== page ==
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A Fantatically Tender & Moist Brisket

Anthony Up NorthAnthony Up North Posts: 205
edited November -1 in EggHead Forum
Sorry the first Message didn't post properly. Let me try again.[p]Brisket - oh that tough cut of beef we all struggle with. But I have learned - I am grateful to some unknown writer on the Web as to how to make a really good brisket.[p]My past attempts were satisfactory but not outstanding. I did everything that I borrowed from the good people here on the Forum. Maybe these good people already know what I am goig to explain below/ If so excuse me please. And maybe my past experiences were average because I may have missed some of the information these good folks gave me. If this is true, again please excuse me. But I will say it for the benefit of those who do not know and want to know, or who may have missed a bit of crucial information like I could have.[p]The 4 or 5 times I tried brisket, it always fell short of what I thought it should be. So I searched and read, read and searched and found what seemed to make sense to me. It was the "theory of brisket)[p]This writer explained a bit of what I and many others already knew, that brisket is tough because it is filled with connective tissue, that this tissue is composed of collagin that begins to break down and convert to gelatin at 150 degree F., that this takes time and needs to be done "slow and low" as the saying goes. This is pretty conventional knowledge.[p]But then the writer began to explain an interesting angle. It seems that when collagin begins to break down at 150 degree and is being converted to gelatin, at the same time moisture is being driven out of the brisket by the heat making it a bit drier. As the internal temp of the brisket creeps up to 190 and 200 degrees, the rate moisture is being driven out of the brisket is much faster than the rate collagin is being converted to gelatin. [p]This seems like a catch-22. The higher the heat, the more tender because of the breakdown of collagin to gelatin. But at the same time the higher the heat, the greater the loss of moisture tending to toughen the brisket[p]But if the internal temp. of the brisket is taken beyond 200 degrees a dramatic reveral occurrs. At 205 and 210 internal, the collagin converts to gelatin at a much faster rate than the moisture is being driven out of the brisket. [p]The result is a dramatic increase in not only the tenderness of the brisket but remains very moist, becomesfork tender and takes on s very pleasing texture.[p]Today I gave this theory the test. However, due to the very nasty storm we had during the past 36 hours in Minnesota, I was forced to do my brisket inside, in the range oven rather than in the BGE. But I think that would not change much except maybe the smoke flavor was absent. [p] In the past when I made brisket I always pulled it at between 190 and 200. Too early according to the theory. And I was never really impressed with the result.[p]Today I held the oven temp. steady at 225 degrees, and took the internal temp of the brisket up to 210 on the thick part and 215 on the thin part. The results were truly amazing. Far better than I could have imagined.[p] The thin part was tender, was not overly moist, but far more moist than in the past. The thick part (Which makes up about about 80 % of the brisket) was simply fabulous, out of this world. It was by far more moist and more tender than I thought any meat (least of all a brisket) could be. It was fork tender, and almost fell apart when being sliced. And the taste was fabulous. [p]My wife always said, brisket was her least favorite meat on the BGE. Today she changed her mind entirely. She too could not believe it.[p]All briskets are different. Maybe this one was better meat than the others, and its possible that is what made it better. But no meat could become that much better that the previous 4-5. Maybe the oven made a difference. I really do not think so. [p]Nevertheless, I will test it again, next time on the BGE and see if I get the same results. In the mean time I will be anxiously waiting to hear from those far more experienced than me, about this theory and its effects. I hope others would try this method and see if it holds true. Let us know.[p]Good luck to all who try it. I will be waiting to hear back.[p]Anthony[p]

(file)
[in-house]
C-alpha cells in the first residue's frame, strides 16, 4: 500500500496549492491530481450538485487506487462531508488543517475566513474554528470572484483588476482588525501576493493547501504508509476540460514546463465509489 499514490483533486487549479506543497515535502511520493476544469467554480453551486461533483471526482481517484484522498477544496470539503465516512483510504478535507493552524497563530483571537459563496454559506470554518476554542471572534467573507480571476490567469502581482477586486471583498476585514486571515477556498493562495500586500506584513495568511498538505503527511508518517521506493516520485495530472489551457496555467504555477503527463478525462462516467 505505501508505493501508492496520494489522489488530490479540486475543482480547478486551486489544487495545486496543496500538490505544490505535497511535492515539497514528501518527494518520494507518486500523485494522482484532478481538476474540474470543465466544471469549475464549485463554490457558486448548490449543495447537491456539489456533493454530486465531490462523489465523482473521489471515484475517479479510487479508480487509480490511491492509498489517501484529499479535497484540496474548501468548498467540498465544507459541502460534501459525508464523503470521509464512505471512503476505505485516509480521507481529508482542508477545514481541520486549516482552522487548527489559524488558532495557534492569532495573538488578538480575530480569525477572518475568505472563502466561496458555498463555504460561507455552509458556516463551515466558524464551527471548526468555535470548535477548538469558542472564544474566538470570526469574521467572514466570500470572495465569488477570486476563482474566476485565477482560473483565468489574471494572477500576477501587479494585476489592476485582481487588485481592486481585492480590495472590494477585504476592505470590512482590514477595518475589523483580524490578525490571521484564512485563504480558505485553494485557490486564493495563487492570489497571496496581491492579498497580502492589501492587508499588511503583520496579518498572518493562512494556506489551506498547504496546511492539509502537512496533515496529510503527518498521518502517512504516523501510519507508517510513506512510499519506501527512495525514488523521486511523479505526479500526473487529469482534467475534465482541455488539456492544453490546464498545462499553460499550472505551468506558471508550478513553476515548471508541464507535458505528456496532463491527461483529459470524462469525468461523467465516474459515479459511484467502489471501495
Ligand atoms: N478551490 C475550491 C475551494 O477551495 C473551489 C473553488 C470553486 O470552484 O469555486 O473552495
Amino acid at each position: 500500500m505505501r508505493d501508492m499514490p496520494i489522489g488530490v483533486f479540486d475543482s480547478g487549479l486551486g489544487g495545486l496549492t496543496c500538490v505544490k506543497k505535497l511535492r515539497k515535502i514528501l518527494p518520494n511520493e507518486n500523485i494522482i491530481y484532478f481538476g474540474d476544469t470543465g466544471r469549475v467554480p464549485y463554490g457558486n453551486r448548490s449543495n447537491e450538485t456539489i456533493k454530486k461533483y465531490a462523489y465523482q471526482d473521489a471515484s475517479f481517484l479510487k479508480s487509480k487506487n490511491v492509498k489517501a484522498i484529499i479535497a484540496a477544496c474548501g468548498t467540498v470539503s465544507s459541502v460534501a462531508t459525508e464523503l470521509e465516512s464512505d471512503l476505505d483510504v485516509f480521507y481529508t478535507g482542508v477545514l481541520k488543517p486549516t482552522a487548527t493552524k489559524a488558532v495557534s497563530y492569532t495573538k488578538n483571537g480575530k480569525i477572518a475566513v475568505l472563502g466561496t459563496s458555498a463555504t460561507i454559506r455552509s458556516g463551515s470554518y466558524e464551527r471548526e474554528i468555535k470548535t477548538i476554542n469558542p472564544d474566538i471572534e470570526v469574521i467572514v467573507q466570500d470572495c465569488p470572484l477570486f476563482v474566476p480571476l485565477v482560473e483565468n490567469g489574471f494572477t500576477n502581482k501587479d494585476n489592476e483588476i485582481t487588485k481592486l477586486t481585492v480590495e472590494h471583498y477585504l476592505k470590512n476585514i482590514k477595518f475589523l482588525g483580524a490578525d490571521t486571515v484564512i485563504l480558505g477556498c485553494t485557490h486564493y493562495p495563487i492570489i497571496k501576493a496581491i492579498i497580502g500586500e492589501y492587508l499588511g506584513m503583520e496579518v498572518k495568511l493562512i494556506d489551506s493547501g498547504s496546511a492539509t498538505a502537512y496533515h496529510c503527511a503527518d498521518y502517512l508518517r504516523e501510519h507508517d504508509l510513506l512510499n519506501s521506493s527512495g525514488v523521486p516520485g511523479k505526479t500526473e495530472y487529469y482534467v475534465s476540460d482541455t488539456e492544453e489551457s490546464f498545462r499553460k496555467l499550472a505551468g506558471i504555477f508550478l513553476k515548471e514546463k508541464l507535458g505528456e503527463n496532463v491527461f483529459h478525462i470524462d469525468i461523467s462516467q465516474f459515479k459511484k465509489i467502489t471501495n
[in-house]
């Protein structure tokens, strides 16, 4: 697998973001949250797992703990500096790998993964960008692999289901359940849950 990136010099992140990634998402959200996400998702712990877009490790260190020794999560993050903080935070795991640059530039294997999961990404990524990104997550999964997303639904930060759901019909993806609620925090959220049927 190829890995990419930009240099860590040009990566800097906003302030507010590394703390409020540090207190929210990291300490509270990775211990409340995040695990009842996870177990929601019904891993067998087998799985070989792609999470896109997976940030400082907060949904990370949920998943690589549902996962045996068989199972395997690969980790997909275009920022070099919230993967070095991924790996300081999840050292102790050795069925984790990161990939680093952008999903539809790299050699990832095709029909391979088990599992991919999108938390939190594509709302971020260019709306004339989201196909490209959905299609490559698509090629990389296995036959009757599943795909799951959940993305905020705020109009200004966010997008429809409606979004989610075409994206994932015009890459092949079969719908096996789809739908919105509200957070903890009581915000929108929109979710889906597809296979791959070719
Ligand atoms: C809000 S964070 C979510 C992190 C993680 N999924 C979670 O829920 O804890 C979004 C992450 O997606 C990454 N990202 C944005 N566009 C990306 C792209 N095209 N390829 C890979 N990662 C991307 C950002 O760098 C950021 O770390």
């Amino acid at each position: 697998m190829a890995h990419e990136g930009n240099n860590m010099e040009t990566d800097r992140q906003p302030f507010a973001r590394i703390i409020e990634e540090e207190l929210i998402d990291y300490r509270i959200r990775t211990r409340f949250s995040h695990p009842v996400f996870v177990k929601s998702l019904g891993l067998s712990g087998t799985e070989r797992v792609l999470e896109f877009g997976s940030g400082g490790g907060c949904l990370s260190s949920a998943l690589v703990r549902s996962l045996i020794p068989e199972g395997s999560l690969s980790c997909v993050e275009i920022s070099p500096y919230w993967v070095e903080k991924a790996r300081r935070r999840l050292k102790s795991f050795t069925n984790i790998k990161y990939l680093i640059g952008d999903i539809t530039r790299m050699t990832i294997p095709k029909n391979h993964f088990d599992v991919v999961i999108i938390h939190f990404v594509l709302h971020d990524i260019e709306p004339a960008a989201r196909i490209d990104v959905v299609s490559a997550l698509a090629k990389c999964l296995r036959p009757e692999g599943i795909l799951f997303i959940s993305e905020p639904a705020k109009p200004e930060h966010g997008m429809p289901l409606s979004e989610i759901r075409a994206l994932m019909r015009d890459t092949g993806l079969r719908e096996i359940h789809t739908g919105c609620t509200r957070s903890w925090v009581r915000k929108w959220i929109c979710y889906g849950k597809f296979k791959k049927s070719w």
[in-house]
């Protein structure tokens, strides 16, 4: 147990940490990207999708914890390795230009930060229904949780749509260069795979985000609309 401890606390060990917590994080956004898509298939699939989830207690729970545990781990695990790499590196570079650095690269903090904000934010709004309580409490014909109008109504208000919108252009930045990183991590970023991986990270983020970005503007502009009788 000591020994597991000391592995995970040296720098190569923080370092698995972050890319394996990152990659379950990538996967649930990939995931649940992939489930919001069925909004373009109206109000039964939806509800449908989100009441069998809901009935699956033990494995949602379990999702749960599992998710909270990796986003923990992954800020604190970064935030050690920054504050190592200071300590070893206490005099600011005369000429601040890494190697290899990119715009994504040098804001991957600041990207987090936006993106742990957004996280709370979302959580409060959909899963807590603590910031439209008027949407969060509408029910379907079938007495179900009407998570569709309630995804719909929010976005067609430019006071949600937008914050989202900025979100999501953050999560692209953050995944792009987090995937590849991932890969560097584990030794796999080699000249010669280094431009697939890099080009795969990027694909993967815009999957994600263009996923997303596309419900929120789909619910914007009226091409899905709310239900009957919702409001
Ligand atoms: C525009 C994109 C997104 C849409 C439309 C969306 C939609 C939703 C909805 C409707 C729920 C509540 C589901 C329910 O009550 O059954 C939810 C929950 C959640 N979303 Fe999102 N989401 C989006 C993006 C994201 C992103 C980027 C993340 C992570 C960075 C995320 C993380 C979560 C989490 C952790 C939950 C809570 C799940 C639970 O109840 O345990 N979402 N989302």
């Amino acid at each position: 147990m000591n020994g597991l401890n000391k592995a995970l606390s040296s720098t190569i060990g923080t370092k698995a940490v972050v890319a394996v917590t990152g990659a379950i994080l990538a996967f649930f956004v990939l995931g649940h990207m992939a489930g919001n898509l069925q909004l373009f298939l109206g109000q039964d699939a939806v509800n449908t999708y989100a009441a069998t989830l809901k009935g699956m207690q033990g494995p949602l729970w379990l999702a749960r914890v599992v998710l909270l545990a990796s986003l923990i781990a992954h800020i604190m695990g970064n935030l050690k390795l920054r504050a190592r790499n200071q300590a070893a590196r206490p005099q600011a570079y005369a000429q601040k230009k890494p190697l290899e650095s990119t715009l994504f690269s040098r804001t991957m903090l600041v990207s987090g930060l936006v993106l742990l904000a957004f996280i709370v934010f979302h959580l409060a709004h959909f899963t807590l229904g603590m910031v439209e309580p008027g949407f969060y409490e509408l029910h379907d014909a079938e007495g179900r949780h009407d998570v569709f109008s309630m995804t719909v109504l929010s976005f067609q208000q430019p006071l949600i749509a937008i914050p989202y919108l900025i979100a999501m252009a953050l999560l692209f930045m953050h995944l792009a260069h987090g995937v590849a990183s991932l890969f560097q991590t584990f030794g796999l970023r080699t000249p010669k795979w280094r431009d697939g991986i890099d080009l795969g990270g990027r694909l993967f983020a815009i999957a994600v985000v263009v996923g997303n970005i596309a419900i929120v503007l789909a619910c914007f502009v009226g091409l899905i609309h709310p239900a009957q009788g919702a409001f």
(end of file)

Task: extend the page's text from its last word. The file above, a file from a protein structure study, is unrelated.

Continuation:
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Comments

  • CharlyCharly Posts: 23
    Anthony Up North,
    Did you use a marinade or put it on naked?

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  • Charly,
    I used a wonderful marinade. If you are interested I can give the recipe to you. I also used marinades in the past when I prepared brisket.[p]Anthony

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  • Nature BoyNature Boy Posts: 8,329
    Anthony Up North,